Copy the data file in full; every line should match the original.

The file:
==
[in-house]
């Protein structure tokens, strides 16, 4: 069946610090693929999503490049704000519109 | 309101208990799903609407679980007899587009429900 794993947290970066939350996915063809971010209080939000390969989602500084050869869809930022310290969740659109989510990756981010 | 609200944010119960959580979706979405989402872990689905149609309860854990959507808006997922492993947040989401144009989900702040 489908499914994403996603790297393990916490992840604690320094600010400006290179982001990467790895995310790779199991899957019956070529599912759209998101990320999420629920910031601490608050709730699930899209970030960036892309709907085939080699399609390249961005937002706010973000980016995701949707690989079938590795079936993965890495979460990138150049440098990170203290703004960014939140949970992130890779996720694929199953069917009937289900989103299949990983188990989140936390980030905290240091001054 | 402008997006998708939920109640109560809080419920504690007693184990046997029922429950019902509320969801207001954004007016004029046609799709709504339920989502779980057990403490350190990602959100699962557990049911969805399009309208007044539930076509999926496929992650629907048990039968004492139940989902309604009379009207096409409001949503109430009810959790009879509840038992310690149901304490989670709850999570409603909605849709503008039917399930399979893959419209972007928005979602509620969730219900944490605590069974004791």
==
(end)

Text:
[in-house]
């Protein structure tokens, strides 16, 4: 069946610090693929999503490049704000519109 | 309101208990799903609407679980007899587009429900 794993947290970066939350996915063809971010209080939000390969989602500084050869869809930022310290969740659109989510990756981010 | 609200944010119960959580979706979405989402872990689905149609309860854990959507808006997922492993947040989401144009989900702040 489908499914994403996603790297393990916490992840604690320094600010400006290179982001990467790895995310790779199991899957019956070529599912759209998101990320999420629920910031601490608050709730699930899209970030960036892309709907085939080699399609390249961005937002706010973000980016995701949707690989079938590795079936993965890495979460990138150049440098990170203290703004960014939140949970992130890779996720694929199953069917009937289900989103299949990983188990989140936390980030905290240091001054 | 402008997006998708939920109640109560809080419920504690007693184990046997029922429950019902509320969801207001954004007016004029046609799709709504339920989502779980057990403490350190990602959100699962557990049911969805399009309208007044539930076509999926496929992650629907048990039968004492139940989902309604009379009207096409409001949503109430009810959790009879509840038992310690149901304490989670709850999570409603909605849709503008039917399930399979893959419209972007928005979602509620969730219900944490605590069974004791």